Righteousness Through Christ
Open Your Bible
John 1:1-5, John 1:14-18, Romans 3:21-28, Ephesians 1:7-10, Colossians 1:13-14
You know that kids’ toy where you have to push the triangle block through the triangle hole and the square block through the square hole? As a toddler first starts learning to sort their shapes, they keep trying to squeeze the star through the circle and the diamond through the oval with no success. But over time, they learn where each shape fits in.
Not unlike learning to sort our shapes, at some point, we also learn to sort our people. We head off to school and have to navigate the playground. Looking around at the other kids, we wonder who is popular or shy, smart or foolish, well behaved or unruly, kind or unkind. Of course, we all desperately want to be included in the “right” group, because who wants to be left out at recess or have no place to sit at lunch?
Though we might not admit it, as we grow up, most of us continue to sort people—we just use fancier labels. Perhaps even in the Church we have mental categories for the godly or ungodly, well connected or unknown, engaged or distant. Though we’re not worried about being mocked on the playground, we still desperately want to be included in the “right” group.
So what do we do? We try to prop ourselves up on our accomplishments. We join the right Bible study, associate with the right people, do the right thing. And when we think we’ve done it all “right,” we look out from our little throne we’ve built for ourselves and judge everyone who is doing it “wrong.”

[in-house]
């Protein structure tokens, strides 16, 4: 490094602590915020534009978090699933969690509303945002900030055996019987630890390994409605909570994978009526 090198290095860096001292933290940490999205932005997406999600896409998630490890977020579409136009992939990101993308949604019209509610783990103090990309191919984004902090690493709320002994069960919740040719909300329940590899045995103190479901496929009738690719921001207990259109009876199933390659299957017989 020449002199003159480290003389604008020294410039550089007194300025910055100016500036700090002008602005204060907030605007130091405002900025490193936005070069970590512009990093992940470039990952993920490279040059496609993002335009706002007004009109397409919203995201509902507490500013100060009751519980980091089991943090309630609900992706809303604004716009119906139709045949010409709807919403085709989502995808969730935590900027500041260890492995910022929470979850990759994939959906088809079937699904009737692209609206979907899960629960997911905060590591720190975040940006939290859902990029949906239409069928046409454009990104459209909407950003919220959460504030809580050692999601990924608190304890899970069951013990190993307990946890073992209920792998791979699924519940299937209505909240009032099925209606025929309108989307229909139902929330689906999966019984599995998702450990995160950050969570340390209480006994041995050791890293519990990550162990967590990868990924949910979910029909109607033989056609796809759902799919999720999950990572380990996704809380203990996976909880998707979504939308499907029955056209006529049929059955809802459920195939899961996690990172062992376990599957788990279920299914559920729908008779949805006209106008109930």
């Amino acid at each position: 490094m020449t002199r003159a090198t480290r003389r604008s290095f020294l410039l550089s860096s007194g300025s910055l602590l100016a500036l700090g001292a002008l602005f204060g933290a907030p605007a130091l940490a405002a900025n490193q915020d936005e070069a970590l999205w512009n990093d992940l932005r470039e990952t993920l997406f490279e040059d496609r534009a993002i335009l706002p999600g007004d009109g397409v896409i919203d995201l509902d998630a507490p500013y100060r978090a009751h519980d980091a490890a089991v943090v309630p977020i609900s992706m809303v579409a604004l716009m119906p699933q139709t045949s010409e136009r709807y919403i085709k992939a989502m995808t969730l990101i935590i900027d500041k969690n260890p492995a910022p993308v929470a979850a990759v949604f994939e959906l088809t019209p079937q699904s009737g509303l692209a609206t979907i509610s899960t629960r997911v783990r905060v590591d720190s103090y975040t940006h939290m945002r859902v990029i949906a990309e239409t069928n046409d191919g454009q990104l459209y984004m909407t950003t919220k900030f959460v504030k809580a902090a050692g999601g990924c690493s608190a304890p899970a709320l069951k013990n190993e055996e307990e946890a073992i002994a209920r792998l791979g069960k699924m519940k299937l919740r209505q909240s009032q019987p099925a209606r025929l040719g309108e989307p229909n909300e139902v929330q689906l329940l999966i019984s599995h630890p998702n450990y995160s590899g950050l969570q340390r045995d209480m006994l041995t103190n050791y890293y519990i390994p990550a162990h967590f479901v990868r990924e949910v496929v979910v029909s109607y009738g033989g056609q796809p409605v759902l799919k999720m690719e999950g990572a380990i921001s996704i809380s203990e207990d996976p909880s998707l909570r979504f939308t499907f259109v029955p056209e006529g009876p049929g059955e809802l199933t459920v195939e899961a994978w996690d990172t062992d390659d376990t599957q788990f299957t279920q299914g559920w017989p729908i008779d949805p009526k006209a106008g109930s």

Paul addressed this behavior in his letter to the Jews in Rome. They had the esteemed ethnic background of being God’s chosen people and had followed the law of Moses. Therefore, they thought they must be better than the Gentiles. They thought that God was only for them.
But Paul levels them. He slashes their idols and brings them down from their ego trips, telling them, “All have sinned and fall short of the glory of God” (Romans 3:23). ALL, meaning nobody is excluded from the status of “sinner.” It doesn’t matter if you grew up in a Christian home, led a small group, or donated half your income to the church. You and I and everyone else are equal in this; none of us can measure up to the glory of God. In fact, even on our best day, we don’t come close.
This would be such bad news, knowing that we don’t make the cut for the “righteous” category, if not for Jesus. Because once we realize how far outside God’s holiness we land, we can understand what an extravagant gift God’s grace is. And that is why we celebrate His birth each year.
God doesn’t look the other way on our sin because we do enough of the right things. No, “the righteousness of God is through faith in Jesus Christ to all who believe” (Romans 3:22). This is the only way. Just like the Jews in Rome, we must admit that we deserve to be in the “guilty” category and place our hope for salvation on the work of Jesus, not ourselves. We can rejoice in the promise that God lavishly covers the guilt of all who believe with the righteousness only He can attain.